To this day -– despite all the evidence to the contrary –- there's still folks with this notion out there that, well, service is nice, but it's not really essential; it's something you do once in a while to fulfill a requirement or to fulfill yourself, or for a year or two after college to put off getting a real job -- (laughter) -- I'm talking to you -- (laughter) -- the notion that the real work of changing this country is done by people with fancy titles and big offices out of Washington, D.C.

But history tells a very different story.  It's the story of patriots who set forth the ideals that animate our democracy, and all those who fought and died for those ideals.  It's the story of women who reached for the ballot; and people who stood up, and sat in, and marched for justice.  It's the story of firefighters and police officers who rushed to those burning towers, and ordinary people who rushed to the aid of a flooded American city.

That's always been the story of this nation –- the story of those who stepped forward in our darkest hours to serve it.  Those who rose to answer the defining questions of their time: Colony or country?  Free or half free?  Separate but equal, or truly equal?

Those folks weren't in it for the money.  Those folks were volunteers.  Their service wasn't "extra."  It was the work that changed this country.

The courage, the patriotism, the compassion that drove them to act are the same qualities we need today, as we seek to answer the questions of our own time.  Will we continue to be a land of opportunity where all things are still possible for all people?  Or a place where those born without advantages of wealth, health and good luck have the deck stacked against them?  Will we engage with the world to confront our shared threats?  Or hope against hope to defer them to the next administration, the next generation?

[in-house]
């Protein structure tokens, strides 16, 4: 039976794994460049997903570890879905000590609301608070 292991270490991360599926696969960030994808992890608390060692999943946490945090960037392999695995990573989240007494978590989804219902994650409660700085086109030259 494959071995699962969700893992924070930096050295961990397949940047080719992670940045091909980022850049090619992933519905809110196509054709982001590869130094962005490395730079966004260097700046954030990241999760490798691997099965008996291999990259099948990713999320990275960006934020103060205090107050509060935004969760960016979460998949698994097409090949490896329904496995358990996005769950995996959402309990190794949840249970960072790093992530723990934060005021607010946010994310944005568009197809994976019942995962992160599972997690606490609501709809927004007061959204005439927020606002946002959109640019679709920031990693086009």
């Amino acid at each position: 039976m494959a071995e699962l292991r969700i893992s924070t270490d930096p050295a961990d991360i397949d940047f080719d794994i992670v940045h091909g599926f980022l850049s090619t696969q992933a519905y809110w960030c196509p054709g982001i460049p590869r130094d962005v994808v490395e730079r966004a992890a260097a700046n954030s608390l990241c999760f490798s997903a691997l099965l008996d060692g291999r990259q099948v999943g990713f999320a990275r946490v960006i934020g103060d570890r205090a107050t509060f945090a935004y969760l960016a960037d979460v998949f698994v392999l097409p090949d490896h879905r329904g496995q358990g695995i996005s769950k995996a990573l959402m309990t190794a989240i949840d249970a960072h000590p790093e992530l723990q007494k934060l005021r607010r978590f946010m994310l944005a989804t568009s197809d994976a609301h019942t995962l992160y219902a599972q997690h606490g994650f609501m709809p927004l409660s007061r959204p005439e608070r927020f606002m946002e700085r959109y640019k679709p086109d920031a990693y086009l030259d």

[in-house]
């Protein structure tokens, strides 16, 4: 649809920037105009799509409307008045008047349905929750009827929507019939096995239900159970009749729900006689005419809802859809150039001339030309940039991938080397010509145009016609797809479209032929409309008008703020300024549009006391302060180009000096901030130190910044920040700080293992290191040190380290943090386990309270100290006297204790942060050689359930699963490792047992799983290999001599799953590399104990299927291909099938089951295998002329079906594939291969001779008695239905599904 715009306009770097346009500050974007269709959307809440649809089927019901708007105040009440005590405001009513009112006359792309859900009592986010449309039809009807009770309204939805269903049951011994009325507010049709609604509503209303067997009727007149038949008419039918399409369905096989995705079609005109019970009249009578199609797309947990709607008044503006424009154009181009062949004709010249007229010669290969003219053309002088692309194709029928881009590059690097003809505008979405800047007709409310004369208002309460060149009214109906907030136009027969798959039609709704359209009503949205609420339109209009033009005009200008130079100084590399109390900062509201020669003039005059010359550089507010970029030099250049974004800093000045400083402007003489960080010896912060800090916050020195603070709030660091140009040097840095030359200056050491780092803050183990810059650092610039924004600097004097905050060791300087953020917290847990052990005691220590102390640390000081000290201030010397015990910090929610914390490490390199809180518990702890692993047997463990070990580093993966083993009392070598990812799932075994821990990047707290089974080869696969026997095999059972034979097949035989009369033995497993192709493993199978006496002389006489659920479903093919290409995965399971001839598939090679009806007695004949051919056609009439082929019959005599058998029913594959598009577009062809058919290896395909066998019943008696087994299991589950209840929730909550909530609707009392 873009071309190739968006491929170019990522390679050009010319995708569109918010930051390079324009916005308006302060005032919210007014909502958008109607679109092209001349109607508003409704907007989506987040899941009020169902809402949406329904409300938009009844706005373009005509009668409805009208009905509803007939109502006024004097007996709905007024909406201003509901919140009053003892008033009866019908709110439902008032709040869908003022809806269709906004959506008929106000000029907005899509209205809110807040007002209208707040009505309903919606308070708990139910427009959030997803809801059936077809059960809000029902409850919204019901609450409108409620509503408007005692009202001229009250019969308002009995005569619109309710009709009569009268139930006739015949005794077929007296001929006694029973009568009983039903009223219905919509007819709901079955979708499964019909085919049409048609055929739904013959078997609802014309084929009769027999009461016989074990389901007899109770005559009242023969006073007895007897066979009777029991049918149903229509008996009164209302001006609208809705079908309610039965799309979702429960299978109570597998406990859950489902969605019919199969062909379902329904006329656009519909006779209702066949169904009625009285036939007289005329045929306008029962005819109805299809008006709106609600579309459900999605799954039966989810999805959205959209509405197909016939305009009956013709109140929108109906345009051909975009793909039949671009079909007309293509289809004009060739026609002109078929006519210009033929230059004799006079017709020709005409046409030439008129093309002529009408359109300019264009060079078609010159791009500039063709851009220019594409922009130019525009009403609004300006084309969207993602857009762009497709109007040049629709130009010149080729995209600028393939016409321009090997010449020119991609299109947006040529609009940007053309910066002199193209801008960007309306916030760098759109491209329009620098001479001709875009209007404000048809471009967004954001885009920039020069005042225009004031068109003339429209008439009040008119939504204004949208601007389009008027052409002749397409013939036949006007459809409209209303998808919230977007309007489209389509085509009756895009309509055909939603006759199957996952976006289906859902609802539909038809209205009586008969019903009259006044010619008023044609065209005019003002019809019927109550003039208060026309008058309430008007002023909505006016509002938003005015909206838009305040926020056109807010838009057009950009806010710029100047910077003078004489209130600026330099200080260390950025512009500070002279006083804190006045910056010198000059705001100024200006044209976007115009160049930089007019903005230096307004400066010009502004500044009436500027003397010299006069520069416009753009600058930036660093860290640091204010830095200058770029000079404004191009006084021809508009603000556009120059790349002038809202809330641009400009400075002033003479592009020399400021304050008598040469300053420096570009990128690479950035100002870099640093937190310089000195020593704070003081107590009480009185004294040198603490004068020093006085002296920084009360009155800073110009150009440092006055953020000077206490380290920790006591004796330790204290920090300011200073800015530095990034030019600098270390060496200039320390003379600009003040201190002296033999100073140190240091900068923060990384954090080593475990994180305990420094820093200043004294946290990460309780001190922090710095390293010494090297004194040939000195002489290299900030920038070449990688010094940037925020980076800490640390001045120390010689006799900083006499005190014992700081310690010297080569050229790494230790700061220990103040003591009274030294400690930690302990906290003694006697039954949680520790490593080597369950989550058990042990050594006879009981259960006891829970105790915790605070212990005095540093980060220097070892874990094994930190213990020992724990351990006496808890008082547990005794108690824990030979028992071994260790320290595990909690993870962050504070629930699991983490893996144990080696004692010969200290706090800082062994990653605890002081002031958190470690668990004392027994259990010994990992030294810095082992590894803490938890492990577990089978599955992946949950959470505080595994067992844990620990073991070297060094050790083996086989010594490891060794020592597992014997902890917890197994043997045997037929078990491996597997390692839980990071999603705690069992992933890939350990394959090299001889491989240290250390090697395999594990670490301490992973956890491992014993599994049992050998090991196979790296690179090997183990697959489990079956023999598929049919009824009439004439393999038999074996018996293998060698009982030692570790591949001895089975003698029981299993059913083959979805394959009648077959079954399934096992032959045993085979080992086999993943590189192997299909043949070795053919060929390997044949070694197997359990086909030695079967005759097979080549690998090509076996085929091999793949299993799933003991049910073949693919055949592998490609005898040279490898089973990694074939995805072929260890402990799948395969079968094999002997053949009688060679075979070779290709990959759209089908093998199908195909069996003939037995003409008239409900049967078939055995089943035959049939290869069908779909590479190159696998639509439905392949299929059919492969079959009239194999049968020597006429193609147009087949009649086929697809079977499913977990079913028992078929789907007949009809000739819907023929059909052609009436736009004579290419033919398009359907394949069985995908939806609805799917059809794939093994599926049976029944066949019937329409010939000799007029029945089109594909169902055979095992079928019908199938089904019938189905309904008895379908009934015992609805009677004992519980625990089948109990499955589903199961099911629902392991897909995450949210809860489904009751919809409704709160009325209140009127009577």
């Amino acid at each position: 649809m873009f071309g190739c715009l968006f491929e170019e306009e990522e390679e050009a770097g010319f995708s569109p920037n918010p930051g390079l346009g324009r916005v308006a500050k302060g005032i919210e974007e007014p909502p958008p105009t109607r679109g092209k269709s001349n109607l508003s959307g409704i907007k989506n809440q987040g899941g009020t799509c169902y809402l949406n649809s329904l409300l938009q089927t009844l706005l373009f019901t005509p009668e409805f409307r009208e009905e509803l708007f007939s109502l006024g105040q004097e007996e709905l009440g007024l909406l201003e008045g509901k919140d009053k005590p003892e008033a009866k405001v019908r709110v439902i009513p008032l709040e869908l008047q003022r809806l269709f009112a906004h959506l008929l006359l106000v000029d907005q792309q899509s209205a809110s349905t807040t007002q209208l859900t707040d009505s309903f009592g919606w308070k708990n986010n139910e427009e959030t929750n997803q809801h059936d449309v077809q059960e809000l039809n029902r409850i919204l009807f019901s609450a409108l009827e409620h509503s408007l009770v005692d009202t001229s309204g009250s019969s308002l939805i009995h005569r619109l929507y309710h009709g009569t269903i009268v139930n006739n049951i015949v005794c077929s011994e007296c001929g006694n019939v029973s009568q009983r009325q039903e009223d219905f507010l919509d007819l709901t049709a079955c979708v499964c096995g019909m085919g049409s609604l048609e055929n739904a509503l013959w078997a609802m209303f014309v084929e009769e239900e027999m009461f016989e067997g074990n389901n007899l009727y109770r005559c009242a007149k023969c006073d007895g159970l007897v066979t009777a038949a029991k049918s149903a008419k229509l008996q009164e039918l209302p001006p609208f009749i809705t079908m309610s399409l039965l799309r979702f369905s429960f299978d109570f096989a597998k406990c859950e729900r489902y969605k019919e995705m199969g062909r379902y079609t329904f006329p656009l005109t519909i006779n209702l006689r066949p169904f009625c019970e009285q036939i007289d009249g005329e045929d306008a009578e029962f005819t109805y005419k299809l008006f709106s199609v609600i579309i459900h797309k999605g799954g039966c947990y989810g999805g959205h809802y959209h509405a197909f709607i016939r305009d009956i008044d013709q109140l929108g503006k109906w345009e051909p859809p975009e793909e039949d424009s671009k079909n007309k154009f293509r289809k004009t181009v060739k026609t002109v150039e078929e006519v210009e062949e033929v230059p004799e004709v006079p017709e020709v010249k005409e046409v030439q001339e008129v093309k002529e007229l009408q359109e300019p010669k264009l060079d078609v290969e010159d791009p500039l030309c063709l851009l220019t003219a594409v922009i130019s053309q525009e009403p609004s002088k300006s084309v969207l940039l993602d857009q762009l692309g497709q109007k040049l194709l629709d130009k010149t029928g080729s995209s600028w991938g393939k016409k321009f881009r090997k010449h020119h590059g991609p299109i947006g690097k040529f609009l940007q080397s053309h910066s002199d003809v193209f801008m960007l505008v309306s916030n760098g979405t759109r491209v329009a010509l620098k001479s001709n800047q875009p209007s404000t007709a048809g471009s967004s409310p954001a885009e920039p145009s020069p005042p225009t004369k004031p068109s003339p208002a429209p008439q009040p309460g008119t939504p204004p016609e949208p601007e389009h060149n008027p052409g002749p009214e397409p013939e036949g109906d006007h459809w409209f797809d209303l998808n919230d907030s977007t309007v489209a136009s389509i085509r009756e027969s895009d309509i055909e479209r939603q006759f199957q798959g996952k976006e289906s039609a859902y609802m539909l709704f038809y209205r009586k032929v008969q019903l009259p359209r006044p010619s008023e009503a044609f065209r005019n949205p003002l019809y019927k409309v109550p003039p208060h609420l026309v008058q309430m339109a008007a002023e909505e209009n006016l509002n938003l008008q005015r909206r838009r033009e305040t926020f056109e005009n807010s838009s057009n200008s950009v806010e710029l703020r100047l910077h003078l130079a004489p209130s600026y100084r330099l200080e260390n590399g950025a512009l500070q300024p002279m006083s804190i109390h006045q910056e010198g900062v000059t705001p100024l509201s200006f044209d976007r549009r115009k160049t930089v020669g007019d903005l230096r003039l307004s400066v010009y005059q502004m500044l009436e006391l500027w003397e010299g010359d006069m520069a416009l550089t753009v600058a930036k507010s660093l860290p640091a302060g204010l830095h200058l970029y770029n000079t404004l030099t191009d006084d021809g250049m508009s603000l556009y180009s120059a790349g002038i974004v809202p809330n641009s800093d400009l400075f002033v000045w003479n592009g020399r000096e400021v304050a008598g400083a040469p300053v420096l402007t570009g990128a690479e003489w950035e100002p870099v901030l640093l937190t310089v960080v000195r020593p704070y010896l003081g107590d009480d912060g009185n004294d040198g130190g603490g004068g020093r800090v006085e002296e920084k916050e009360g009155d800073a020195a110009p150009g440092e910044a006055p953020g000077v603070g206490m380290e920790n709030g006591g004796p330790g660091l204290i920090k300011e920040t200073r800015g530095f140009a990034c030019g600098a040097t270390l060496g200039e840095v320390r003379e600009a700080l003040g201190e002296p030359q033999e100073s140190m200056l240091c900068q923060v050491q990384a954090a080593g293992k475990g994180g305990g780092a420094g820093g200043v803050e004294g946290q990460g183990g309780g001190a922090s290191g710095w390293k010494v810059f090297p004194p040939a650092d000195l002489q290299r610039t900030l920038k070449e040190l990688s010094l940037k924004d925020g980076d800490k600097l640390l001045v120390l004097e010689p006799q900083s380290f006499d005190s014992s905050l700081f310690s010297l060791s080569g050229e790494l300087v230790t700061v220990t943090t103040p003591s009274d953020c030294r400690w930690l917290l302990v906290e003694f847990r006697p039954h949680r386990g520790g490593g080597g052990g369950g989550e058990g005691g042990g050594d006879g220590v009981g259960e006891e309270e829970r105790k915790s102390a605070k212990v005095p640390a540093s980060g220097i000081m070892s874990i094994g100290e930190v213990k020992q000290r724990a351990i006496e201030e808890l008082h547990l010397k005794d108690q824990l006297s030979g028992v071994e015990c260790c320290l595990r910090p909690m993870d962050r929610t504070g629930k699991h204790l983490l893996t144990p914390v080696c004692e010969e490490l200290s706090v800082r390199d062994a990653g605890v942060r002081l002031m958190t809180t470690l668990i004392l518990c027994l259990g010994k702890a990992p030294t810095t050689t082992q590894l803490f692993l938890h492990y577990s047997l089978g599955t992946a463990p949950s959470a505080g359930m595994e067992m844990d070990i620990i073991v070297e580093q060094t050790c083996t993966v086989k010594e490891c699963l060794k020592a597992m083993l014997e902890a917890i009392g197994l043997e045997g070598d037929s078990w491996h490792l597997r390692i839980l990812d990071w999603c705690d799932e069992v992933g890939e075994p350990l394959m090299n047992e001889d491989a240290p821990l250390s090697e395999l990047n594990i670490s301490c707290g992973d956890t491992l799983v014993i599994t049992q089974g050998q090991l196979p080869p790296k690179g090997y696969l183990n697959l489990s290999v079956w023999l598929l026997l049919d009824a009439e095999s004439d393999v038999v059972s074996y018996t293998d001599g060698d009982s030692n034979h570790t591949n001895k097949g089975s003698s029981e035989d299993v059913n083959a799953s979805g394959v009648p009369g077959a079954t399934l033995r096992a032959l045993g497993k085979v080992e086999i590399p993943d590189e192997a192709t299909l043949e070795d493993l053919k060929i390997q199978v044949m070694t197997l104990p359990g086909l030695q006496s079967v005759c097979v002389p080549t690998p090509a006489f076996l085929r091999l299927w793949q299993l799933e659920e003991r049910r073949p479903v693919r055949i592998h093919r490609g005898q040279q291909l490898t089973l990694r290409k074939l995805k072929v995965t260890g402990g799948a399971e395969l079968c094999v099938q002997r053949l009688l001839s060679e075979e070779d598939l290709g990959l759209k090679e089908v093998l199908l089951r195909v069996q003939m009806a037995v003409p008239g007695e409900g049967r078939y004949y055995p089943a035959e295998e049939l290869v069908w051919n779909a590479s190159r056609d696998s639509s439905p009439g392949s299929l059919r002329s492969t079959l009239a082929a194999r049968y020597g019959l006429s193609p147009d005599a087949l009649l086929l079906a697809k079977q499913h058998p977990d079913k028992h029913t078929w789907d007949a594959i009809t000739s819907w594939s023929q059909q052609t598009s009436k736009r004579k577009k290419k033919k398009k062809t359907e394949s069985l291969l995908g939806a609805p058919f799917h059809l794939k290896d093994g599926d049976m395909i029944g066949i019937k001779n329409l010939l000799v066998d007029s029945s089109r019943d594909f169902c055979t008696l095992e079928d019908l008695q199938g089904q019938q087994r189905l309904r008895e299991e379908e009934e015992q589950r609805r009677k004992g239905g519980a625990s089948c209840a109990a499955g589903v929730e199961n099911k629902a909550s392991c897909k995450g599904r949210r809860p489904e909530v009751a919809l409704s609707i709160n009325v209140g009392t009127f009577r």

The answer to these questions lie, in large part, with all of you –- the young people especially who are here today.  And that's why I feel so optimistic about our future, because you all are the most engaged, service-minded generation since the 1930s and '40s, serving your communities in record numbers.  Last year, applications to City Year tripled, and the Peace Corps had three applicants for every position.  AmeriCorps applications were up 400 percent in just the first four months of this year alone.

Having come of age in serious times, you all don't have a lot of patience for pettiness and bickering and the worn divisions of the past.  Rather than arguing about whether, or how, we should do something, you'd rather just go out there and get it done.

As President, it's my mission to put that passion and commitment to work -– to build on the efforts of Presidents Bush, Clinton, George W. Bush and others to engage not just young people, but people of all ages and walks of life to serve their communities.

That's why I was proud to sign the Edward M. Kennedy Serve America Act, expanding AmeriCorps, and Senior Corps, other programs that give people the chance to give back.  (Applause.)

That's why we've created a new community innovation fund to seek out the most creative, effective nonprofit organizations in America –- ones that could be the next Harlem Children's Zone or Teach for America –- and replicate their efforts all across this country.

That's why this summer we launched United We Serve, a nationwide effort calling on all Americans to make service part of their daily lives.  And we partnered with more than 400 organizations; made more than 250,000 service opportunities available on; and watched as nonprofits, and foundations, and corporations, and individuals spent hundreds of thousands of hours serving their communities.

So we've been doing everything we can to get people involved.  And I'm pleased to have with us today my nominee to lead the charge on those efforts as CEO of the Corporation of National and Community Service, Patrick Corvington.  Patrick, stand up and wave so we can all recognize you.  (Applause.)

But I also want to be honest with you:  While we'll do our best to make it easy to get involved, the service itself won't always be easy.  People won't always appreciate what you're trying to do for them.  You won't always make the difference you had hoped for.  And let's be honest, some problems are so big, so stubborn, that even your best efforts will only help just a little bit.  They might just help one person.  They might just help one corner of a neighborhood.  But those are the efforts that matter the most.  It's through that struggle, the fact that it's hard, that the difference is made –- not just for others, but for yourself.  That's how you young people in particular will discover your strengths and weaknesses and the depths of your compassion and courage.  It's how you will grow –- and how you grow closer to the people you serve.